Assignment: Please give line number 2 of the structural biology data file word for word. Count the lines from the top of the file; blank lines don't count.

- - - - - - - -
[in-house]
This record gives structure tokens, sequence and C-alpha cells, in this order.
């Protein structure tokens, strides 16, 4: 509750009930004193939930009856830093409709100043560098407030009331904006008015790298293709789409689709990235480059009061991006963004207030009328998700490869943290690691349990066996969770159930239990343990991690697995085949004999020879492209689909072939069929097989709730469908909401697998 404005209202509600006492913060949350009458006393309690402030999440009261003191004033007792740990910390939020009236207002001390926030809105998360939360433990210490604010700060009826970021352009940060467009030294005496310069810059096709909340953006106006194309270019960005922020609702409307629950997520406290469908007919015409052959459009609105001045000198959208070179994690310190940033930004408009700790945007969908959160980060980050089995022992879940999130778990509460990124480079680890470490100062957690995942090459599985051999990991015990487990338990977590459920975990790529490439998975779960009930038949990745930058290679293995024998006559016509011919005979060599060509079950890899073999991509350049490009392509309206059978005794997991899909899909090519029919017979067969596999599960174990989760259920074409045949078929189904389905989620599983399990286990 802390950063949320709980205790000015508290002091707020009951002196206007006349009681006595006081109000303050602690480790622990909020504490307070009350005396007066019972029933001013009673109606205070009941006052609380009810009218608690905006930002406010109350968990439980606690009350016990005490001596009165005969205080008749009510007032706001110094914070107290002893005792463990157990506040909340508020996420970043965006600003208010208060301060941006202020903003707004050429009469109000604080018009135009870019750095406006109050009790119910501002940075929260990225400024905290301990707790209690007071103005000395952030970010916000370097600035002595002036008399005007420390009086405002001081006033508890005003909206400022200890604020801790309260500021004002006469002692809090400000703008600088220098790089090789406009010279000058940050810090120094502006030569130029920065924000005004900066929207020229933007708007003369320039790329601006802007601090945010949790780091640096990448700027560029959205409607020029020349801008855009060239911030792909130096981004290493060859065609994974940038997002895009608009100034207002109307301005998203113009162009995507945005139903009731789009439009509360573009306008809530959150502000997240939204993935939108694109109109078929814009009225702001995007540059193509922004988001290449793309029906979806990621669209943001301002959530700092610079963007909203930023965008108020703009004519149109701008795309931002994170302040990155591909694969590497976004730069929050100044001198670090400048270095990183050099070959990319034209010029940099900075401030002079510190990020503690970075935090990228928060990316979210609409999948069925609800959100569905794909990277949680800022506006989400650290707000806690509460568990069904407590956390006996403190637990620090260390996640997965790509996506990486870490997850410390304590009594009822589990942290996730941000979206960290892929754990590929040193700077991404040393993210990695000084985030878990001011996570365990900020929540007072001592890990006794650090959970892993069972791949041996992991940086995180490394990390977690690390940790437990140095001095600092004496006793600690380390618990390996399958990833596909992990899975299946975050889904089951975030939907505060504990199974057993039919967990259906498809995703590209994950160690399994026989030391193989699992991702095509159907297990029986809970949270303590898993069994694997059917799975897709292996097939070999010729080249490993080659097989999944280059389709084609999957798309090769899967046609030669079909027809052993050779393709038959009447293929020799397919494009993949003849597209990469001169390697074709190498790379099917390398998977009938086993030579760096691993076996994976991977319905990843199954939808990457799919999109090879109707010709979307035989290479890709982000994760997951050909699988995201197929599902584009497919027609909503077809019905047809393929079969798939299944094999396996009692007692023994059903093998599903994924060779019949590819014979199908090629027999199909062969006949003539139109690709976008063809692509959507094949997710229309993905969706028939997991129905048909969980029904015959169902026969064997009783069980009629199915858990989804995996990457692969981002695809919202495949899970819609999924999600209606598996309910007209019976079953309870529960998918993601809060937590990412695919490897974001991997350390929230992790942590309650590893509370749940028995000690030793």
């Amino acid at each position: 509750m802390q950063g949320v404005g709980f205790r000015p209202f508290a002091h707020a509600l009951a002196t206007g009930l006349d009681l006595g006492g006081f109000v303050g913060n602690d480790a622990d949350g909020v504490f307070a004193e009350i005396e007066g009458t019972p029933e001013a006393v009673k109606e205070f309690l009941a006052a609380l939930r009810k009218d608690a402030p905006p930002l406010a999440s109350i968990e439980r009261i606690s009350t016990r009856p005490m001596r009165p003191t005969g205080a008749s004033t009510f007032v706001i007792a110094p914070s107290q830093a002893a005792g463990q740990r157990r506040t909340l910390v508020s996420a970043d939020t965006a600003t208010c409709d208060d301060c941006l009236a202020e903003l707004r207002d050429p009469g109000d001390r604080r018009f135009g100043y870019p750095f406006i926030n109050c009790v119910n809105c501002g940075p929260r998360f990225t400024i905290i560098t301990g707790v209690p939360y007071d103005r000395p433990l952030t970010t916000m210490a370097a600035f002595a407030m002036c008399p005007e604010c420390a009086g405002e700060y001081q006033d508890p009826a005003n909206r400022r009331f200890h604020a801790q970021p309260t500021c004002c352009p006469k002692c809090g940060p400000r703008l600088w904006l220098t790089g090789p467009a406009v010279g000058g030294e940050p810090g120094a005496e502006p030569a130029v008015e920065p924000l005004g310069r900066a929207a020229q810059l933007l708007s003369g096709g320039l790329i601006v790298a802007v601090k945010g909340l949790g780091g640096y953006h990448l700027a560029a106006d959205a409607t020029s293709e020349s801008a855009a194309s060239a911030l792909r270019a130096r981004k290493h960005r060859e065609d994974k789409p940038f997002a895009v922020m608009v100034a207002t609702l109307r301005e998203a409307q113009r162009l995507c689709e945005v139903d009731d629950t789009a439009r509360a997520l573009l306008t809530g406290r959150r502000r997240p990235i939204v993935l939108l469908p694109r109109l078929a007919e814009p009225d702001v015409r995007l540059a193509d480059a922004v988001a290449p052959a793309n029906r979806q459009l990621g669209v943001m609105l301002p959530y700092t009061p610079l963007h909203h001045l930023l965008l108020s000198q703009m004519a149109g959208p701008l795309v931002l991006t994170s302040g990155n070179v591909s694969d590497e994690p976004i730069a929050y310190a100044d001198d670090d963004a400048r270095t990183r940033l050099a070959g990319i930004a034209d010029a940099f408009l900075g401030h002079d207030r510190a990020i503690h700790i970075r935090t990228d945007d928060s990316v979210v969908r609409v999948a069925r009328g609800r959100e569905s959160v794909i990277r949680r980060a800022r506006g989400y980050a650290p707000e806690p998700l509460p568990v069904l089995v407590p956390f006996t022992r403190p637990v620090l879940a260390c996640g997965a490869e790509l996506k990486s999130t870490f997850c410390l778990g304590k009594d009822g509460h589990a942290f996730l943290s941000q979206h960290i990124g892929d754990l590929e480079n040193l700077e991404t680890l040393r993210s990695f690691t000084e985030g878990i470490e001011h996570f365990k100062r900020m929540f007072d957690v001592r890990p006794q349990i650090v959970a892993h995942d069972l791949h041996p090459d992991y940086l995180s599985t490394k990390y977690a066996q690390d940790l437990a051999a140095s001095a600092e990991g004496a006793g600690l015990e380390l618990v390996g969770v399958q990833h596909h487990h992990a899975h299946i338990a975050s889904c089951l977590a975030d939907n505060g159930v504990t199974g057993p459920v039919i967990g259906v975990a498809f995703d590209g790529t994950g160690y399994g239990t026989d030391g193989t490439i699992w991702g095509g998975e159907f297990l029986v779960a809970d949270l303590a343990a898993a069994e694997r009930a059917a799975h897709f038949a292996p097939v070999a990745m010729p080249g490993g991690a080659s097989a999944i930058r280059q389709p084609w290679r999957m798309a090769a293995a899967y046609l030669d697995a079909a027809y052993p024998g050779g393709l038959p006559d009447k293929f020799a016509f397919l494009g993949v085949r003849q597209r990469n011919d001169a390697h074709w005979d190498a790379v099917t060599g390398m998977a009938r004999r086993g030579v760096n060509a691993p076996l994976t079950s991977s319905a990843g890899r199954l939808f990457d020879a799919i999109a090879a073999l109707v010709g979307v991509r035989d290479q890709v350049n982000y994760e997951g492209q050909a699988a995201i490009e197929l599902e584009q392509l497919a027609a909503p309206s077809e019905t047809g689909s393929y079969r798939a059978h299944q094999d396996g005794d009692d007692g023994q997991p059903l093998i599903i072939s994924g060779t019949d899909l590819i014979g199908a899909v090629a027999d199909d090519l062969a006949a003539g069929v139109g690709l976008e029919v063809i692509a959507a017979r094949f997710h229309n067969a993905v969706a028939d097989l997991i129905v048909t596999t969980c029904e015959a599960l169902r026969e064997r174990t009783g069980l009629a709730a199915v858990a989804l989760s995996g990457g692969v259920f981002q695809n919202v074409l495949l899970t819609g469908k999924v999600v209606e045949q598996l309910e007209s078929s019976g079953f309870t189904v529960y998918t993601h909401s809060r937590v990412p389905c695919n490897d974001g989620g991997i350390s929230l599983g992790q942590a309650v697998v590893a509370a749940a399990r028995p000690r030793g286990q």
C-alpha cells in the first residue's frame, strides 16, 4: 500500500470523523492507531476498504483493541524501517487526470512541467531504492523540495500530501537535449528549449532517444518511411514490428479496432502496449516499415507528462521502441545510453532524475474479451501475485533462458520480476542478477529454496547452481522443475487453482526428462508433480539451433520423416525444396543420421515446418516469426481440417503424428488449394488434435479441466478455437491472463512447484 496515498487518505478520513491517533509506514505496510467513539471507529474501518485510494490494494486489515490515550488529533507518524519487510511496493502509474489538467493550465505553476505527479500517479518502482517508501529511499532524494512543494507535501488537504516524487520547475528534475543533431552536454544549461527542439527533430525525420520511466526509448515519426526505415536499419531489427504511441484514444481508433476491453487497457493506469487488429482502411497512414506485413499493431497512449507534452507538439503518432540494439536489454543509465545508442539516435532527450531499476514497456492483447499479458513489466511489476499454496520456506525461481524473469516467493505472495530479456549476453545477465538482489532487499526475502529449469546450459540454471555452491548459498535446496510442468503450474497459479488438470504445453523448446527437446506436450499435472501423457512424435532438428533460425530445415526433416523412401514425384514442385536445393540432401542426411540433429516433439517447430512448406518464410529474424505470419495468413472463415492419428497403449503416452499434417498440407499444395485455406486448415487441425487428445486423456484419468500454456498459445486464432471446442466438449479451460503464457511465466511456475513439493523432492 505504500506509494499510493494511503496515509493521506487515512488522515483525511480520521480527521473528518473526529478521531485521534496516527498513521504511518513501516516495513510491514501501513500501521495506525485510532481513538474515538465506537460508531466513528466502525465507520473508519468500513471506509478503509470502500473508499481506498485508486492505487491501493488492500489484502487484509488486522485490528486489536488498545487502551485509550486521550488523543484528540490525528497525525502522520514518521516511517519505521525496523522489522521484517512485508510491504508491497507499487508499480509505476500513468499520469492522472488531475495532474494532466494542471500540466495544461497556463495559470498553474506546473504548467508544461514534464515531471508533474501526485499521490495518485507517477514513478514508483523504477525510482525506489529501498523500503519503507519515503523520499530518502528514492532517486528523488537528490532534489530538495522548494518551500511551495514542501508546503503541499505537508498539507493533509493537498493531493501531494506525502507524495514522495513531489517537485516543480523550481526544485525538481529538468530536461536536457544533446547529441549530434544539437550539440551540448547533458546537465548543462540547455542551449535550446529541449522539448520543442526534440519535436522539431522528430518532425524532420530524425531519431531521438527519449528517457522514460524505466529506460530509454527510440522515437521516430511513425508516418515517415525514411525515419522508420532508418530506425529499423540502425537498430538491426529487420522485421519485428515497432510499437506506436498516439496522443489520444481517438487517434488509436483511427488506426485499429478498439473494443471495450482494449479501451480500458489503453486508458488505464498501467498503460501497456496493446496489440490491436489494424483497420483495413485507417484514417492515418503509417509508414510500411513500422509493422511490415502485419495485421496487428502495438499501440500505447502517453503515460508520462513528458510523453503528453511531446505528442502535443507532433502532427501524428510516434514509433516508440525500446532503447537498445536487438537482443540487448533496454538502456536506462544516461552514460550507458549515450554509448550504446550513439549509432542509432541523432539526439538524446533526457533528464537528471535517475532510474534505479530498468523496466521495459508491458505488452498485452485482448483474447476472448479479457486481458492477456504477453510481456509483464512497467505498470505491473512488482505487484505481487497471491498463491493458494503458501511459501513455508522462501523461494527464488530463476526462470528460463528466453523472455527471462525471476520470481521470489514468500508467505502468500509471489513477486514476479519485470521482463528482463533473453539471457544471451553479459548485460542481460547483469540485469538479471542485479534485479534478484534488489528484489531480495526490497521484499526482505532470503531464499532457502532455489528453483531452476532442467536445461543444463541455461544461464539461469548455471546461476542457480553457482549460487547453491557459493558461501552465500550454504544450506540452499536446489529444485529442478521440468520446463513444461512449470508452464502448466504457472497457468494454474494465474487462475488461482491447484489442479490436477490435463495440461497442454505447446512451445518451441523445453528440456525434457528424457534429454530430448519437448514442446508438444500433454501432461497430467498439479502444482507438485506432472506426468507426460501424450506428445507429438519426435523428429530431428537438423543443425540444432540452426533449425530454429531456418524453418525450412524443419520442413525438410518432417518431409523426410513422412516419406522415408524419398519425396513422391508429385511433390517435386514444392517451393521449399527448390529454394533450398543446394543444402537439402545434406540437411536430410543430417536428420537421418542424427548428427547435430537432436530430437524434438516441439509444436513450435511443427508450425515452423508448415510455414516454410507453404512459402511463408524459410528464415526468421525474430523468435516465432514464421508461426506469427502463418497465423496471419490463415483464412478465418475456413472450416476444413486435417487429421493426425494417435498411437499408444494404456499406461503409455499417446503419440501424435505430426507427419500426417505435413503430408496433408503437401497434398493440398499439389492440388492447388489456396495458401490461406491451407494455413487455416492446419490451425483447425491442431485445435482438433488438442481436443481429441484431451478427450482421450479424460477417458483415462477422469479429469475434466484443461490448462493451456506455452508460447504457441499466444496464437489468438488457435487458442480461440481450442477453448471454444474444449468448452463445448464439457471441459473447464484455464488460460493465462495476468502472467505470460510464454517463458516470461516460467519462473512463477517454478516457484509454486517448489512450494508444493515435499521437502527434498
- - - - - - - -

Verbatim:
This record gives structure tokens, sequence and C-alpha cells, in this order.